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Gourishankar Chattoraj Vs. Sm. Satyabati Debi - Court Judgment

LegalCrystal Citation
SubjectFamily;Property
CourtKolkata
Decided On
Reported inAIR1931Cal470
AppellantGourishankar Chattoraj
RespondentSm. Satyabati Debi
Cases ReferredRadha Raman v. Gopal Chandra
Excerpt:
- .....presented: (1) pinda, (2) pinda lepas and (3) libations of water. he who offers pinda and to whom pinda is offered are called sapindas of each other. similarly he who offers pinda lepas and to whom they are offered are sakulyas of each other. likewise he who offers libations of water and to whom they are offered are called the samanodakas of each other. bearing in mind, the genealogy set out above one must remember that pinda is offered to the three immediate paternal ancestors and the three immediate maternal ancestors. the pinda lepas are offered to the three paternal ancestors next above those to whom pinda is offered; and the libations of water are offered to the seven paternal ancestors next above those to whom the pinda lepas are offered. but under the hindu law this is not.....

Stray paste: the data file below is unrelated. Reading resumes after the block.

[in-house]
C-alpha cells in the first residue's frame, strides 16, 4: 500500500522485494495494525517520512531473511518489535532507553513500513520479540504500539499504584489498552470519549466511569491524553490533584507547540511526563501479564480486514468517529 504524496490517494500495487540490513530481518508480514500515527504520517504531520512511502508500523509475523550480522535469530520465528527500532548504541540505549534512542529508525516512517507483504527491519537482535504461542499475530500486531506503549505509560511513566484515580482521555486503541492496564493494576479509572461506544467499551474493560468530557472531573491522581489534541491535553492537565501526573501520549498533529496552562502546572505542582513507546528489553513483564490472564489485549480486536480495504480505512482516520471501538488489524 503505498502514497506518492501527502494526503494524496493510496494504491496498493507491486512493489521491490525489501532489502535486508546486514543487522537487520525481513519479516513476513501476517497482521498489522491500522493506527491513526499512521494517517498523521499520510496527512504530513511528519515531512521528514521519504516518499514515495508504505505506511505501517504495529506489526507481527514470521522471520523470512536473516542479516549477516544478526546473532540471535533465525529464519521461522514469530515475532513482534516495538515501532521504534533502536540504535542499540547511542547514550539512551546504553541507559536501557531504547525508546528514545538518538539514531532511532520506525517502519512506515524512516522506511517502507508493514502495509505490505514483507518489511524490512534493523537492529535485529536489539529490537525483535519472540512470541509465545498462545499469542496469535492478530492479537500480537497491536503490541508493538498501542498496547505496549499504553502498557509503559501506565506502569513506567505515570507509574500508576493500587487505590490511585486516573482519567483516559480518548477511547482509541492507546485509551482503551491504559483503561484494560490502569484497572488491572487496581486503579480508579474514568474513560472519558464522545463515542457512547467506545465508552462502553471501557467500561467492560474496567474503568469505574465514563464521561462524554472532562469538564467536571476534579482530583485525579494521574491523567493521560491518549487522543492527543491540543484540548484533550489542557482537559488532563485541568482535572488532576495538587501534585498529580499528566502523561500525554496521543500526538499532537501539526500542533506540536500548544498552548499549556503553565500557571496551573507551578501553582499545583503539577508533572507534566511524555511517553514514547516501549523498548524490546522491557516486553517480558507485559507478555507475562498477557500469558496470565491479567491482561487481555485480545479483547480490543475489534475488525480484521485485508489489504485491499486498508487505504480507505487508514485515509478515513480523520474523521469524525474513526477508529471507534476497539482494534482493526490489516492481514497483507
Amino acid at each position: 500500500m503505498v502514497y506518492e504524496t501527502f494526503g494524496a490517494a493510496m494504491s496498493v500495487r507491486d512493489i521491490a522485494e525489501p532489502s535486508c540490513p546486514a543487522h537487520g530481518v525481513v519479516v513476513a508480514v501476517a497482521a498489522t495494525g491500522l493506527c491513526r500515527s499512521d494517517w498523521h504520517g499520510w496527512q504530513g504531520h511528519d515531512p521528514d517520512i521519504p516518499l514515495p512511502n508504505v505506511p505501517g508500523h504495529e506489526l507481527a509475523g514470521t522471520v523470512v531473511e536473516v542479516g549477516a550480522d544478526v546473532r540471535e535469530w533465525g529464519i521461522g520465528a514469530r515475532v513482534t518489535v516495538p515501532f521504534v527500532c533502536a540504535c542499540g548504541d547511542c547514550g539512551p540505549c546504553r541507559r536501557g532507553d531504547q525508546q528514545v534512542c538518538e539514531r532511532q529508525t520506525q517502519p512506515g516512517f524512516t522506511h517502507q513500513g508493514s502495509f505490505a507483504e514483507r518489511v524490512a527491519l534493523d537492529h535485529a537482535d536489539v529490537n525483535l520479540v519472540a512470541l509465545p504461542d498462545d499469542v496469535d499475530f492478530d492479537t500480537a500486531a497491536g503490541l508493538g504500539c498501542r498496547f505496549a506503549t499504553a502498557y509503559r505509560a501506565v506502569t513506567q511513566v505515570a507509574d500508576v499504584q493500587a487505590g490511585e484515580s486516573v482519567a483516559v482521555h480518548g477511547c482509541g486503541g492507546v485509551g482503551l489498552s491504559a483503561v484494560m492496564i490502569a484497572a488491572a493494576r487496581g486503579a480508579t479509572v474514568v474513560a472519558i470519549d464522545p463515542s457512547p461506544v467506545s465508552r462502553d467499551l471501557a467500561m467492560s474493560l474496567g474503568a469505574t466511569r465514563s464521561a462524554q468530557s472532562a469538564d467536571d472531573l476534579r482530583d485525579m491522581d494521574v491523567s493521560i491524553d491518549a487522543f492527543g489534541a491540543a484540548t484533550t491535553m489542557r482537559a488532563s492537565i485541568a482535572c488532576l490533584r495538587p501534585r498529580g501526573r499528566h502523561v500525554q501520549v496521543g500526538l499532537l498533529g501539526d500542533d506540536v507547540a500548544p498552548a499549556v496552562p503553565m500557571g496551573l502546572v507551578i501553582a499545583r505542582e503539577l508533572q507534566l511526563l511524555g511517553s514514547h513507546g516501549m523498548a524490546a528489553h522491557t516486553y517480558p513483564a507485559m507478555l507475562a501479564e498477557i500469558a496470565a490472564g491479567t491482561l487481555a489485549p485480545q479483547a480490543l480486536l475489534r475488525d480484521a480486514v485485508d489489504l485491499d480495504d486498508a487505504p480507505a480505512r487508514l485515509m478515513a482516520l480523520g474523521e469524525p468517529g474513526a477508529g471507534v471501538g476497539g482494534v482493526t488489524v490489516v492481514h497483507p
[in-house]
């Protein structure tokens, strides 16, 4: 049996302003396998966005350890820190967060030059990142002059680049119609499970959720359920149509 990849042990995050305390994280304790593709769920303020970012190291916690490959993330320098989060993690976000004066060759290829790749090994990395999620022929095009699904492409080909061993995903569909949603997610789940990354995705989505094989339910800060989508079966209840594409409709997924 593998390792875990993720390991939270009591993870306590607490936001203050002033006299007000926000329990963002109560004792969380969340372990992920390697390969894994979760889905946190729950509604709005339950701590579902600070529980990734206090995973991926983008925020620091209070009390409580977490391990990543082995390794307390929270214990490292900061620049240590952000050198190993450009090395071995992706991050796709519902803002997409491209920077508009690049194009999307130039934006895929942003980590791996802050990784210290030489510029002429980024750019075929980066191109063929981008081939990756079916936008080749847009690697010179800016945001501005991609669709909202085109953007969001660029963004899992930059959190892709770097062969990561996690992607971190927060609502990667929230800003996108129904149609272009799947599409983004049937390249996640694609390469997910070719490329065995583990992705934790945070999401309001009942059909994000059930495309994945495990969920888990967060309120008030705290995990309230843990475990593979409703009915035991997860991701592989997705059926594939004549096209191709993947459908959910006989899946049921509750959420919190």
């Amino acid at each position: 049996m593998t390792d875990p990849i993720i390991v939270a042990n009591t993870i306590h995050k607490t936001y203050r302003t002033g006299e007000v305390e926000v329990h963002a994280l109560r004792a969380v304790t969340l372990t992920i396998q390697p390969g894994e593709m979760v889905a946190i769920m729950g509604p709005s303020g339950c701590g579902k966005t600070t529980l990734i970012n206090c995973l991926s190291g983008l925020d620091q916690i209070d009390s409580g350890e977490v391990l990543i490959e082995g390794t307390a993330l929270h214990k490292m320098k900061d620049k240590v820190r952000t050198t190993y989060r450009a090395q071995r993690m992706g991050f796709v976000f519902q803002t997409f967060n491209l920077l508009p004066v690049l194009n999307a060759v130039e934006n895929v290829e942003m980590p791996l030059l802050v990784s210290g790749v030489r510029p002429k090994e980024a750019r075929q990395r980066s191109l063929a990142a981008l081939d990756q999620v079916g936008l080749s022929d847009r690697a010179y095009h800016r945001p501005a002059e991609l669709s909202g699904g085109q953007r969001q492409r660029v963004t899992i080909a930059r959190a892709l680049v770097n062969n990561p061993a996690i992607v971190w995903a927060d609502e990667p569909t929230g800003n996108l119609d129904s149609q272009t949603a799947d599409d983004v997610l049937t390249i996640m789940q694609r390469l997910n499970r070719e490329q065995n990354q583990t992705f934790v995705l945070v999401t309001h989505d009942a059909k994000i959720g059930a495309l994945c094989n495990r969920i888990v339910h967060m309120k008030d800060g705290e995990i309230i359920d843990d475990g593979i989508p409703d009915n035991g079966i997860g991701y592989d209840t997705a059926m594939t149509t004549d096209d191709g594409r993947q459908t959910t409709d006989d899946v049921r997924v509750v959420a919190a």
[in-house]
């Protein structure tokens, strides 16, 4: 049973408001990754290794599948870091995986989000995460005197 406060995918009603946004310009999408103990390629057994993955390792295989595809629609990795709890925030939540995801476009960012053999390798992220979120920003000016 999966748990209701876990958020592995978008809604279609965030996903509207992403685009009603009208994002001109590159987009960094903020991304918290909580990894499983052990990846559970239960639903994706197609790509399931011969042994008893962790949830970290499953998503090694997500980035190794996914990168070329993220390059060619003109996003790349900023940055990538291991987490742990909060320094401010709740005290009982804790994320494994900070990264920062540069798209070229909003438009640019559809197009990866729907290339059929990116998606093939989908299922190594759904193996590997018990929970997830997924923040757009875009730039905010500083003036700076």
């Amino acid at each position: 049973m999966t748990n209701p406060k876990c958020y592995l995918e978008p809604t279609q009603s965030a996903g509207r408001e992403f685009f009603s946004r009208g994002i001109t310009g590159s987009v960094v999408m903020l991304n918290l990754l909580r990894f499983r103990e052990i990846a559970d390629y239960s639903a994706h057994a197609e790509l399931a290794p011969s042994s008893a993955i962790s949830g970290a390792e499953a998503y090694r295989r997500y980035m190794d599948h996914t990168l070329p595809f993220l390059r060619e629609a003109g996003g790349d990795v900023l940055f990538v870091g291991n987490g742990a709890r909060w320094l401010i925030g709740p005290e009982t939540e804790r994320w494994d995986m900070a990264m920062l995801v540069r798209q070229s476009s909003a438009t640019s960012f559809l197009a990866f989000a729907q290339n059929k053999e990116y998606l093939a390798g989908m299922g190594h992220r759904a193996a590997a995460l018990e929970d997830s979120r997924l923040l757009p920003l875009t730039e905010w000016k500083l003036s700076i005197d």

Judgment:

1. In this rule we are invited by the learned advocate, for the petitioner Mr. Bankim Chandra Mukherji to set aside the order of the learned District Judge of Berhampore dated 24th November 1930 rejecting the caveat filed by one Gourishankar Chattoraj, or to make such other or further order as to this Court may seem fit and proper.

2. In order to understand the contentions of the parties it is necessary to set out the following genealogical table.